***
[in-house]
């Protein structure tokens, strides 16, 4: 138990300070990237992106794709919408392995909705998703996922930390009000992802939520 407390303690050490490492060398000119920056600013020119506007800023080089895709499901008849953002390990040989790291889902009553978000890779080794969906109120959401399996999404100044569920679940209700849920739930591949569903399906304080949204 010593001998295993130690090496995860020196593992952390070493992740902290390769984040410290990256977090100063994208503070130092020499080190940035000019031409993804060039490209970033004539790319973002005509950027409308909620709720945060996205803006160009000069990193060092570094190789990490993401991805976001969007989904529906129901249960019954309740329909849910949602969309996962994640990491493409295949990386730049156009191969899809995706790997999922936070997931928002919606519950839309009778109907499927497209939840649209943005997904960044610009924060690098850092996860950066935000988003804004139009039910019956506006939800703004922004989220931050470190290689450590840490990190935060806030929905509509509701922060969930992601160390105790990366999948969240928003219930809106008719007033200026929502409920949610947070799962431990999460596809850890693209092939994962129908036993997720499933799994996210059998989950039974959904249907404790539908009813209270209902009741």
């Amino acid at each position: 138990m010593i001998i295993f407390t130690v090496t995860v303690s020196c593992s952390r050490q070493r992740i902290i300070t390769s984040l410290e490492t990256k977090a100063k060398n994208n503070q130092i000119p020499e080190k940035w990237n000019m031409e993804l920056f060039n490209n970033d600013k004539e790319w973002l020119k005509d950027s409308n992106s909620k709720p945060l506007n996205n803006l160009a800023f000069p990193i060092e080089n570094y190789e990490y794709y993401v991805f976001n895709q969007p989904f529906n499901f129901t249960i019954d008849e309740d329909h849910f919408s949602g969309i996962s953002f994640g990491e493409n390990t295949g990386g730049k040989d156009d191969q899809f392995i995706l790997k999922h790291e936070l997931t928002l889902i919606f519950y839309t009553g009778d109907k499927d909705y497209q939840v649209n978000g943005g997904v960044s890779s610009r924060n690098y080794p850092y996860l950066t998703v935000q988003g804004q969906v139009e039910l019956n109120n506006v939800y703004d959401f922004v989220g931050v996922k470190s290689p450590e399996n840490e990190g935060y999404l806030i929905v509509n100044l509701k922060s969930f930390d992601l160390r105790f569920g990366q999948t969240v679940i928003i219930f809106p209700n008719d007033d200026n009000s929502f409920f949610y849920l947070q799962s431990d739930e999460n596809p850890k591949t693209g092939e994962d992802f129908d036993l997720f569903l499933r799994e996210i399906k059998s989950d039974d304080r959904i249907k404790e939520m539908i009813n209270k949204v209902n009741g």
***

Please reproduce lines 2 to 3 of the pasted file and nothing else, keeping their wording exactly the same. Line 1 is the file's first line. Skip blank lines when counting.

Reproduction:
């Protein structure tokens, strides 16, 4: 138990300070990237992106794709919408392995909705998703996922930390009000992802939520 407390303690050490490492060398000119920056600013020119506007800023080089895709499901008849953002390990040989790291889902009553978000890779080794969906109120959401399996999404100044569920679940209700849920739930591949569903399906304080949204 010593001998295993130690090496995860020196593992952390070493992740902290390769984040410290990256977090100063994208503070130092020499080190940035000019031409993804060039490209970033004539790319973002005509950027409308909620709720945060996205803006160009000069990193060092570094190789990490993401991805976001969007989904529906129901249960019954309740329909849910949602969309996962994640990491493409295949990386730049156009191969899809995706790997999922936070997931928002919606519950839309009778109907499927497209939840649209943005997904960044610009924060690098850092996860950066935000988003804004139009039910019956506006939800703004922004989220931050470190290689450590840490990190935060806030929905509509509701922060969930992601160390105790990366999948969240928003219930809106008719007033200026929502409920949610947070799962431990999460596809850890693209092939994962129908036993997720499933799994996210059998989950039974959904249907404790539908009813209270209902009741």
């Amino acid at each position: 138990m010593i001998i295993f407390t130690v090496t995860v303690s020196c593992s952390r050490q070493r992740i902290i300070t390769s984040l410290e490492t990256k977090a100063k060398n994208n503070q130092i000119p020499e080190k940035w990237n000019m031409e993804l920056f060039n490209n970033d600013k004539e790319w973002l020119k005509d950027s409308n992106s909620k709720p945060l506007n996205n803006l160009a800023f000069p990193i060092e080089n570094y190789e990490y794709y993401v991805f976001n895709q969007p989904f529906n499901f129901t249960i019954d008849e309740d329909h849910f919408s949602g969309i996962s953002f994640g990491e493409n390990t295949g990386g730049k040989d156009d191969q899809f392995i995706l790997k999922h790291e936070l997931t928002l889902i919606f519950y839309t009553g009778d109907k499927d909705y497209q939840v649209n978000g943005g997904v960044s890779s610009r924060n690098y080794p850092y996860l950066t998703v935000q988003g804004q969906v139009e039910l019956n109120n506006v939800y703004d959401f922004v989220g931050v996922k470190s290689p450590e399996n840490e990190g935060y999404l806030i929905v509509n100044l509701k922060s969930f930390d992601l160390r105790f569920g990366q999948t969240v679940i928003i219930f809106p209700n008719d007033d200026n009000s929502f409920f949610y849920l947070q799962s431990d739930e999460n596809p850890k591949t693209g092939e994962d992802f129908d036993l997720f569903l499933r799994e996210i399906k059998s989950d039974d304080r959904i249907k404790e939520m539908i009813n209270k949204v209902n009741g």